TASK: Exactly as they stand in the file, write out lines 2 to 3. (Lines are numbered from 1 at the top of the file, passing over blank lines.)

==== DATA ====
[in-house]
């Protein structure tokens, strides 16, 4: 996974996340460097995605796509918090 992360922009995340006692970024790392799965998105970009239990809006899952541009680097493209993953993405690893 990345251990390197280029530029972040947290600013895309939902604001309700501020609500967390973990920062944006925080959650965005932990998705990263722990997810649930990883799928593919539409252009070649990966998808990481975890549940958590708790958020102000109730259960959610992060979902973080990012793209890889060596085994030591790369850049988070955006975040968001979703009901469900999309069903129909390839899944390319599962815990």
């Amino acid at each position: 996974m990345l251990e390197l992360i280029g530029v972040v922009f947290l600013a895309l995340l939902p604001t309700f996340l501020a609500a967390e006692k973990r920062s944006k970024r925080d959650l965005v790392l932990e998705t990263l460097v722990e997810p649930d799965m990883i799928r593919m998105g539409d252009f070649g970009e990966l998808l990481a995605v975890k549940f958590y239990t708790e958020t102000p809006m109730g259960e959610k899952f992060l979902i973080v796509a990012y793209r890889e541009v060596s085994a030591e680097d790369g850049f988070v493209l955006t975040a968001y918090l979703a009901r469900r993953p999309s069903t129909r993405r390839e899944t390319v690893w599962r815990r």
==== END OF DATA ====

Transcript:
């Protein structure tokens, strides 16, 4: 996974996340460097995605796509918090 992360922009995340006692970024790392799965998105970009239990809006899952541009680097493209993953993405690893 990345251990390197280029530029972040947290600013895309939902604001309700501020609500967390973990920062944006925080959650965005932990998705990263722990997810649930990883799928593919539409252009070649990966998808990481975890549940958590708790958020102000109730259960959610992060979902973080990012793209890889060596085994030591790369850049988070955006975040968001979703009901469900999309069903129909390839899944390319599962815990």
């Amino acid at each position: 996974m990345l251990e390197l992360i280029g530029v972040v922009f947290l600013a895309l995340l939902p604001t309700f996340l501020a609500a967390e006692k973990r920062s944006k970024r925080d959650l965005v790392l932990e998705t990263l460097v722990e997810p649930d799965m990883i799928r593919m998105g539409d252009f070649g970009e990966l998808l990481a995605v975890k549940f958590y239990t708790e958020t102000p809006m109730g259960e959610k899952f992060l979902i973080v796509a990012y793209r890889e541009v060596s085994a030591e680097d790369g850049f988070v493209l955006t975040a968001y918090l979703a009901r469900r993953p999309s069903t129909r993405r390839e899944t390319v690893w599962r815990r």